“If you’re like me, you think of paying your water bill as a necessary evil. Most of us have no choice: Water is essential.” says San Jose Mercury News Reporter Scott Herhold in his column, Get ready for a showdown on your water bill (May 16, 2012).
Water bill a necessary evil? Sounds like Mr. Herhold implies water ought to be free. There are lots of things in life that are essential, e.g., food and emergency medical help. But no one expects either of these to be free. So, why should be water be viewed any differently?
But guess what? Water is virtually free. In general, most Americans don’t pay for water. We pay for water delivery and wastewater disposal. It takes a substantial amount of energy to deliver water to the tap. Indeed, moving, pumping and treating water accounts for the largest single use of energy in California–approximately 10% – 20% of all electricity used.
San Jose Water Co. charges $2.2082 for 748 gallons of water (1 CCF). That’s a third of a cent per gallon. One penny buys about 3.5 gallons of water and all we need to do is turn on the tap to get it. Try lifting a three-gallon jug of water. It’s heavy. A gallon of water weights over 8 lbs. So, one penny buys 3.5 gallons of water and the water company needs to move almost 30 pounds of water at the correct pressure to deliver it to the tap. And it’s doing this job for just one cent which doesn’t include the cost of treating the water. What a bargain!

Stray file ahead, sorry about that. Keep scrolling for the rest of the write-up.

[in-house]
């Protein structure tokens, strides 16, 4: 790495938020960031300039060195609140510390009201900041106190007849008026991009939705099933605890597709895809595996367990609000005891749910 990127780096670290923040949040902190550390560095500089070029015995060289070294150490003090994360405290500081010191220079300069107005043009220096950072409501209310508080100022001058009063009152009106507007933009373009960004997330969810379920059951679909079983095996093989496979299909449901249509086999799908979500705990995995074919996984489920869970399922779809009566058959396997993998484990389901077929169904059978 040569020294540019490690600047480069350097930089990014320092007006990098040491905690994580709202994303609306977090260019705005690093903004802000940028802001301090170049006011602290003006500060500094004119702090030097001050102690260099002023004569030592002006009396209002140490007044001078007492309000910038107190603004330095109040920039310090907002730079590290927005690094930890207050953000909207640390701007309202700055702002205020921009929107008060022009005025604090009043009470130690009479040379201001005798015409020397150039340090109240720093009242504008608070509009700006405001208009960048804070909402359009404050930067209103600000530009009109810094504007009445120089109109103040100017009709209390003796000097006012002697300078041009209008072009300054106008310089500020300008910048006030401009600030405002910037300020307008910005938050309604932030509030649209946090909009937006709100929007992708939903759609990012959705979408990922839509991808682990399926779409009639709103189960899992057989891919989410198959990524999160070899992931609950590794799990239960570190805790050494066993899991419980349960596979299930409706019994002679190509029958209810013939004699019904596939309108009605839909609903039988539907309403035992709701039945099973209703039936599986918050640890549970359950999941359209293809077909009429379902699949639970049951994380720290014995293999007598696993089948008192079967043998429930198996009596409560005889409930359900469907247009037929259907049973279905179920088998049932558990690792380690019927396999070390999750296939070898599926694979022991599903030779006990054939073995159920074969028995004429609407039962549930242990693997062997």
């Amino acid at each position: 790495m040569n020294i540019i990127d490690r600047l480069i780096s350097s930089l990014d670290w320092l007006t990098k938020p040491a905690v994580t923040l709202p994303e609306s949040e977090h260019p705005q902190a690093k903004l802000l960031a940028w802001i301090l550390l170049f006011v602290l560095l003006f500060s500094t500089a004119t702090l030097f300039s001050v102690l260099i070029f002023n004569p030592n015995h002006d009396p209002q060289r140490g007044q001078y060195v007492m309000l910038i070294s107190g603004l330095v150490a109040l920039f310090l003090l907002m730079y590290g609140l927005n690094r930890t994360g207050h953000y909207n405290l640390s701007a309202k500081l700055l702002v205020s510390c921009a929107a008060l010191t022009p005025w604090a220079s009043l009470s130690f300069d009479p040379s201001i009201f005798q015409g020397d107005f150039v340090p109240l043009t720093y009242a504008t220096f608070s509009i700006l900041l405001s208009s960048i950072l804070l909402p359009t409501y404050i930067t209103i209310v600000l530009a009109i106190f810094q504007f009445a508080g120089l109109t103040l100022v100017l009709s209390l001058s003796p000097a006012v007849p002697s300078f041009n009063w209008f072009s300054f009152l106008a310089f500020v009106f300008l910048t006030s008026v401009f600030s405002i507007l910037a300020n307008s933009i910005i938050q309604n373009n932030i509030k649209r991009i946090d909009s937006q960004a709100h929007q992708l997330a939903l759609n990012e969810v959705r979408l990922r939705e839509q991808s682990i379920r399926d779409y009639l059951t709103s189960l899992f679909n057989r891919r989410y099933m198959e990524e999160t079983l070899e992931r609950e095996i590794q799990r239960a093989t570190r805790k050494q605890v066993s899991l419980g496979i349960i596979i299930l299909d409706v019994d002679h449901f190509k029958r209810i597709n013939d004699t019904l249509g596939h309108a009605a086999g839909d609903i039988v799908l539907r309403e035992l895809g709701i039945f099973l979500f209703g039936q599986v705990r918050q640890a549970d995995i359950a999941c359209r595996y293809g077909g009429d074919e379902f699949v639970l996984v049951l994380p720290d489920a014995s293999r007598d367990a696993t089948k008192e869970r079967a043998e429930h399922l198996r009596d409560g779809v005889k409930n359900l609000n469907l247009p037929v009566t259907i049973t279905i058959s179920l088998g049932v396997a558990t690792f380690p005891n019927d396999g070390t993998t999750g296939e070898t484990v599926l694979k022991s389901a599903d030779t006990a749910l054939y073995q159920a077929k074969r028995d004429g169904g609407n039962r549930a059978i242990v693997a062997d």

San Jose Water is proposing the following rate increase over the next three years: 21.5% in year one, 4.8% in year two and 12.6% in year three. At the end of third year, the cost of 748 gallons will be $3.17, or half a cent per gallon. By contrast, one gallon of brewed coffee costs $18.
San Jose Water claims that because we are using less water (possibly due to conservation, or more likely due to the bad economy) it needs to increase rates.
Top-tier investor-owned water utilities in California (such as San Jose Water) are governed by CPUC and protected by utility rate decoupling: customer rates are automatically adjusted to immunize utility earnings from sales fluctuations. Decoupling has been used as a tool by energy and water utilities to promote conservation amongst their customers without impacting their revenues. Decoupling was created and structured to promote conservation without losing revenue. (see the comments for more details).
San Jose Water needs to communicate more clearly the need for rate increases: improve the distribution pipeline, reduce leaks in the distribution system, and maintain and improve the vast infrastructure that delivers instant, clean drinking water to over 300K households and businesses in Santa Clara Valley.
Water is a finite resource and because of its regional scarcity, population growth, and infrastructure costs, we can all expect to pay more for it. The free ride has come to an end.
We all have to become better water managers and life-long conservationists, and expect to pay more for the water we use. And after all is said and done, water is still pretty darn cheap.